Filtering and treating water, both for human consumption and to clean industrial and municipal wastewater, accounts for about 13 percent of all electricity consumed in the U.S. and releases about 290 million metric tons of CO2 into the atmosphere every year — roughly equivalent to the combined weight of every human on earth.
One of the most common methods of processing water is passing it through a membrane with pores that are sized to filter out particles that are larger than water molecules. However, these membranes are susceptible to “fouling” — clogging by the very materials they are designed to filter out — necessitating more electricity to force the water through a partially clogged membrane and frequent membrane replacement, both of which increase water-treatment costs.
New research from the Wyss Institute for Biologically Inspired Engineering at Harvard University and collaborators at Northeastern University and the University of Waterloo demonstrates that the Wyss’ liquid-gated membranes (LGMs) filter nanoclay particles out of water with twofold higher efficiency and nearly threefold longer time to foul, and reduce the pressure required for filtration over conventional membranes. It’s a solution that could reduce the cost and electricity consumption of high-impact industrial processes such as oil and gas drilling. The study is reported in APL Materials.
“This is the first study to demonstrate that LGMs can achieve sustained filtration in settings similar to those found in heavy industry, and it provides insight into how LGMs resist different types of fouling, which could lead to their use in a variety of water-processing settings,” said first author Jack Alvarenga, a research scientist at the Wyss Institute.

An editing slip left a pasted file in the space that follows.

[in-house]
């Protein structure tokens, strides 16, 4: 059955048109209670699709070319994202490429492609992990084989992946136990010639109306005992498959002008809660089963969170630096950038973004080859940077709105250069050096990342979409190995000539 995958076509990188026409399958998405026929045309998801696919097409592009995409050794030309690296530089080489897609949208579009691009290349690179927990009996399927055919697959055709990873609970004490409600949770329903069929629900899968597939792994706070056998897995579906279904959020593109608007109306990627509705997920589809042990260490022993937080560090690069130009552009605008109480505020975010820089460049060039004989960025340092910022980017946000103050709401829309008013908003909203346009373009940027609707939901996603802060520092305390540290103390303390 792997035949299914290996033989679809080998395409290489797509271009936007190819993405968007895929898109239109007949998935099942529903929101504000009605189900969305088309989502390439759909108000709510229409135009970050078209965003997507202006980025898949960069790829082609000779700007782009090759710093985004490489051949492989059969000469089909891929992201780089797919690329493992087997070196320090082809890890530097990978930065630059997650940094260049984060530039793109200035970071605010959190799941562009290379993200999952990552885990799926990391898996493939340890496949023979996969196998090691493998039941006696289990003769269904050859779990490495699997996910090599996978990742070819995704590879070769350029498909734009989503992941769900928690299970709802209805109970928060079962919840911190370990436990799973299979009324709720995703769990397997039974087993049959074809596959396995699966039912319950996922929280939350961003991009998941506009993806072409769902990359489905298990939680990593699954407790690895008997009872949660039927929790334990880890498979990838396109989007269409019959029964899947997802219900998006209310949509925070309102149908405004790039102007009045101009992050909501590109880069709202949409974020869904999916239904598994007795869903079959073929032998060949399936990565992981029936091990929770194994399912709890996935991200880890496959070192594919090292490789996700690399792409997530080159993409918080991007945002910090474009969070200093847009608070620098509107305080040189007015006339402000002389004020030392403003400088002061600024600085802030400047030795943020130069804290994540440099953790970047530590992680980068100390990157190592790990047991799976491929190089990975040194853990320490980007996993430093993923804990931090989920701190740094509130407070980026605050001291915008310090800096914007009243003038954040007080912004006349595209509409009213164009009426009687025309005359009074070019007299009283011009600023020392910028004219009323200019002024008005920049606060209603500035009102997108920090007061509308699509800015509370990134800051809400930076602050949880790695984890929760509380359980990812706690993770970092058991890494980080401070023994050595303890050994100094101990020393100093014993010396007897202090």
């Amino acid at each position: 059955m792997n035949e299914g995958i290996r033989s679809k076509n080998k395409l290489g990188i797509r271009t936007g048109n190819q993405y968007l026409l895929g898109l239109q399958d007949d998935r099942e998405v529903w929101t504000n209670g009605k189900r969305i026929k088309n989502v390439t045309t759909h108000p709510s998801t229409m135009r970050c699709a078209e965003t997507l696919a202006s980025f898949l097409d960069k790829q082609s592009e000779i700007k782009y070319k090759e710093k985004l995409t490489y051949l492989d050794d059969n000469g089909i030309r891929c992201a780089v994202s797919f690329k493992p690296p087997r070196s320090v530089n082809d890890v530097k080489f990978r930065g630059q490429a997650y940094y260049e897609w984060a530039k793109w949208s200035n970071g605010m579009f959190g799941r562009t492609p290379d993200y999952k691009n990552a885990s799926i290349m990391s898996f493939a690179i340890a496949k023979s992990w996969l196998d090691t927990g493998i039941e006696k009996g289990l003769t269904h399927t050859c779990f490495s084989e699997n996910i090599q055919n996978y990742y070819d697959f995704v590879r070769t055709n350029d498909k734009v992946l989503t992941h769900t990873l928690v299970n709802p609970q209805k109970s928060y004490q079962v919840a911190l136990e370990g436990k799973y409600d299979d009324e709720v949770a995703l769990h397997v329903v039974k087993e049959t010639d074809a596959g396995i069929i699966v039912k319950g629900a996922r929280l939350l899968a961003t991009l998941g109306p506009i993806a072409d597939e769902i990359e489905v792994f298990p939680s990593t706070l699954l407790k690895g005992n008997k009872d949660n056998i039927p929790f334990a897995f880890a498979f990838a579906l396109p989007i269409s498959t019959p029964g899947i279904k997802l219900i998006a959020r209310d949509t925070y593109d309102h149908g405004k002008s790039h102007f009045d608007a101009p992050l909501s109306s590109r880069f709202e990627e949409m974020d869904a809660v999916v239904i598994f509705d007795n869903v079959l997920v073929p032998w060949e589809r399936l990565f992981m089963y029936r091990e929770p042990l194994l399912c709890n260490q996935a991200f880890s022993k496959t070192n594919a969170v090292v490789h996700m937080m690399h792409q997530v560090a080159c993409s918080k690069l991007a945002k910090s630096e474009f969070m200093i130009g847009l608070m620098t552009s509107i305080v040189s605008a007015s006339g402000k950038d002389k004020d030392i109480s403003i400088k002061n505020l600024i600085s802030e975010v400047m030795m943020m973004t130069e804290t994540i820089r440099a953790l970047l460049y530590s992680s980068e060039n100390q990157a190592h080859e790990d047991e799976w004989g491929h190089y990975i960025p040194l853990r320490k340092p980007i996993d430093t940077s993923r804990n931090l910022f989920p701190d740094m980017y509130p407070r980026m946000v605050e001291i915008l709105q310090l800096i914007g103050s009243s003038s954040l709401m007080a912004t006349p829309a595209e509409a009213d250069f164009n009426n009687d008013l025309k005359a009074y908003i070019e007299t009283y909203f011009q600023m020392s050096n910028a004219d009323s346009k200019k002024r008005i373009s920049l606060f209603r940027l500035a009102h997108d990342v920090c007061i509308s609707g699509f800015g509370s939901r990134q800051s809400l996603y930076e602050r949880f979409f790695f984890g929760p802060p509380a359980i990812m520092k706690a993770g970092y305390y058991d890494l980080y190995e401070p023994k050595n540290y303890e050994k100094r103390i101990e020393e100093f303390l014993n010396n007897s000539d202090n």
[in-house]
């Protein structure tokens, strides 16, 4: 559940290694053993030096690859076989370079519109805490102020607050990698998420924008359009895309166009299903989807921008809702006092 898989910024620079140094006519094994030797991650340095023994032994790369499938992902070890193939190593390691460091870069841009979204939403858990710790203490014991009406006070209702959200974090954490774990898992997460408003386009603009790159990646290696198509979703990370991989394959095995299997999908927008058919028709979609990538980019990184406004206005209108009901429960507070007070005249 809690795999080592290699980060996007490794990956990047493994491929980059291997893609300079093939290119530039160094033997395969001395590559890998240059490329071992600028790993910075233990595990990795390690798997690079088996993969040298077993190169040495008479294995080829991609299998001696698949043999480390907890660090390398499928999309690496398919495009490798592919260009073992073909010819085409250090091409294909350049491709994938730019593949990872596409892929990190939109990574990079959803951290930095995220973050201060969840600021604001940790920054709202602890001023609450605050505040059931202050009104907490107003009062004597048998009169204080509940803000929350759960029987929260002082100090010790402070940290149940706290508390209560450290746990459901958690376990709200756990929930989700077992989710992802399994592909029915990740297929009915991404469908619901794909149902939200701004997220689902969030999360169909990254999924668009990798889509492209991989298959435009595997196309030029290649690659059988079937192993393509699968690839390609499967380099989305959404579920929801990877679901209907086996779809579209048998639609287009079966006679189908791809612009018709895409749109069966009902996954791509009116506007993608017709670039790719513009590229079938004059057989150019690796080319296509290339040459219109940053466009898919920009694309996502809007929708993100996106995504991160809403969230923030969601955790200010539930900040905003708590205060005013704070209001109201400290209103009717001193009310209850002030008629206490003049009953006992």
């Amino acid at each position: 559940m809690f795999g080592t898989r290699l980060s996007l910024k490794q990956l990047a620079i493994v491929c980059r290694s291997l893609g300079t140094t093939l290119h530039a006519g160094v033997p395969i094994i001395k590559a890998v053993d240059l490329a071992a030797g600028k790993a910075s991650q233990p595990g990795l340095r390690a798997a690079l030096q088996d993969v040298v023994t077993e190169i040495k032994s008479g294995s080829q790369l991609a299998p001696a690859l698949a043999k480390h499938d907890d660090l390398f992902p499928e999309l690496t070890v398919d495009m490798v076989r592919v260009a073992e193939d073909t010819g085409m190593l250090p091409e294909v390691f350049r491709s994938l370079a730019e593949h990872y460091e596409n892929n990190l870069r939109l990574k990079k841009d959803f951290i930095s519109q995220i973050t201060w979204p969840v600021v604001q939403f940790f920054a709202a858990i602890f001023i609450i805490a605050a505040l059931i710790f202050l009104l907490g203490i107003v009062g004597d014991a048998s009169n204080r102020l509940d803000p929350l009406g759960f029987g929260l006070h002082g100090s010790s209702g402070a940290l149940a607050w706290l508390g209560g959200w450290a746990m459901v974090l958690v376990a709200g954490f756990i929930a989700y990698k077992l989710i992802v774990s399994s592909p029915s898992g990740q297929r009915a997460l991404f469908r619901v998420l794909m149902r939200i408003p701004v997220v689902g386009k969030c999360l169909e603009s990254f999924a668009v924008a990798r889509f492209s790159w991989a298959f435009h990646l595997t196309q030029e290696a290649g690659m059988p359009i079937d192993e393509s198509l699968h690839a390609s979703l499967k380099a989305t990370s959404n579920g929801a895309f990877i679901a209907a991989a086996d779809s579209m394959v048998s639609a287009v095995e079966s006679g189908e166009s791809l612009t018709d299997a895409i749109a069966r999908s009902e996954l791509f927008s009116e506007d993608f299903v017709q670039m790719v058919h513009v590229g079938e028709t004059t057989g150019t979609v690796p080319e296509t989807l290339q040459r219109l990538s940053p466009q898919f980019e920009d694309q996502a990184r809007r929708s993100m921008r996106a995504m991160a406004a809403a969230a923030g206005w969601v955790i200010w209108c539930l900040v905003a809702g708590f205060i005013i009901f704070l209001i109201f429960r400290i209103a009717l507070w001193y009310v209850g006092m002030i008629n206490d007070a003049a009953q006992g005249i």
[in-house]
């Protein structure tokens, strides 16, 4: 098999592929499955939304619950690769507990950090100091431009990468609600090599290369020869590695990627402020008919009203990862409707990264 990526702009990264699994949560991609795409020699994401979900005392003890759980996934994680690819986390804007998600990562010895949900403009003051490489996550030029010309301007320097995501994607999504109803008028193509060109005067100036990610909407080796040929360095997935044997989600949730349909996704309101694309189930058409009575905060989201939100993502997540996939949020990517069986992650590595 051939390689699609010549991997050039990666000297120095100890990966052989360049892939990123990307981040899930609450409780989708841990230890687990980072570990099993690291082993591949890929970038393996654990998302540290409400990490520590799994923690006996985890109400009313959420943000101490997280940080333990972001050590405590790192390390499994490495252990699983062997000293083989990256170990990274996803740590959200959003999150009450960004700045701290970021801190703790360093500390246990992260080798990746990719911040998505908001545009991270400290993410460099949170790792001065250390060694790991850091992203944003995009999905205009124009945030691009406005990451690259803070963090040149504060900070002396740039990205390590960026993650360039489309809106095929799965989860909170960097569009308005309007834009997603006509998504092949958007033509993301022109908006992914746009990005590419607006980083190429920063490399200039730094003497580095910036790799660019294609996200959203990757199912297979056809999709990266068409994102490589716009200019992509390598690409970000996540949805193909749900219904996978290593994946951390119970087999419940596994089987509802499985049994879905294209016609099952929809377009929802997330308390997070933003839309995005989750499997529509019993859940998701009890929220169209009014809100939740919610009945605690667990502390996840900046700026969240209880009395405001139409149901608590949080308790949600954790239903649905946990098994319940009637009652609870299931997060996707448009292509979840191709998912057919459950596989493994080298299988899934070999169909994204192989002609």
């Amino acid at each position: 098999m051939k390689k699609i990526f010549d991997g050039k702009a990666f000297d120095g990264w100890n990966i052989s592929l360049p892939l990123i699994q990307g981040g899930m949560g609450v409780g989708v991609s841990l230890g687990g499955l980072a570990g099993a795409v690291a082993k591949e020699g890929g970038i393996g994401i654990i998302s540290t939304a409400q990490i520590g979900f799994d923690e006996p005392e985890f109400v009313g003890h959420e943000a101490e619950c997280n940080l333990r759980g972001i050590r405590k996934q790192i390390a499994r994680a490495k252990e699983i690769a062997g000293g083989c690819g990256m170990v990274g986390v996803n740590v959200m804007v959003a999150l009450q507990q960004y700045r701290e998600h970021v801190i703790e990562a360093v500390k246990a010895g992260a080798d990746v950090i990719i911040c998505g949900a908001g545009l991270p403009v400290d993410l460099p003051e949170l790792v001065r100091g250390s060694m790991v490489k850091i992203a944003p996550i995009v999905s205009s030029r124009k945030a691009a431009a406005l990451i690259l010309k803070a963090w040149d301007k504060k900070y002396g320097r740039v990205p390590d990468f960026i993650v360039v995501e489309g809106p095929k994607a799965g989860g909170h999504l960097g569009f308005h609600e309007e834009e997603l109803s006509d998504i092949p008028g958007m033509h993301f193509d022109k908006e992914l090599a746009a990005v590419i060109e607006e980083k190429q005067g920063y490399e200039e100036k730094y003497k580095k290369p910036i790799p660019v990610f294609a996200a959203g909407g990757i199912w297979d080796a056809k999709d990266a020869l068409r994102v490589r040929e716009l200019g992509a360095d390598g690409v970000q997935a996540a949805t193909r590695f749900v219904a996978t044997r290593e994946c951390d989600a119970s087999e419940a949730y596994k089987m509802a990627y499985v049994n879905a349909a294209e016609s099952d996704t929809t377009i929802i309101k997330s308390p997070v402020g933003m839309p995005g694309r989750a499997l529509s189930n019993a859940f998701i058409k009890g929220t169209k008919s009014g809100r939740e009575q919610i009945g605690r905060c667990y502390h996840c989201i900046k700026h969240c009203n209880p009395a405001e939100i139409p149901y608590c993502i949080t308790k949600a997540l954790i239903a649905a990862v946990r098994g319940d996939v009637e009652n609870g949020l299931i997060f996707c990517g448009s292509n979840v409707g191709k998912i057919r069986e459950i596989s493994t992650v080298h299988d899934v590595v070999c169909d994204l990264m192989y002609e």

LGMs mimic nature’s use of liquid-filled pores to control the movement of liquids, gases, and particles through biological filters using the least energy possible, much like the small stomata openings in plants’ leaves allow gases to pass through. Each LGM is coated with a liquid that acts as a reversible gate, filling and sealing its pores in the “closed” state. When pressure is applied to the membrane, the liquid inside the pores is pulled to the sides, creating open, liquid-lined pores that can be tuned to allow the passage of specific liquids or gases, and that resist fouling due to the liquid layer’s slippery surface. The use of fluid-lined pores also enables the separation of a target compound from a mixture of different substances, which is common in industrial liquid processing.
The research team decided to test the LGMs on a suspension of bentonite clay in water, as such “nanoclay” solutions mimic the wastewater produced by drilling activities in the oil and gas industry. They infused 25 mm discs of a standard filter membrane with perfluoropolyether, a type of liquid lubricant that has been used in the aerospace industry for more than 30 years, to convert them into LGMs. They then placed the membranes under pressure to draw water through the pores but leave the nanoclay particles behind, and compared the performance of untreated membranes to LGMs.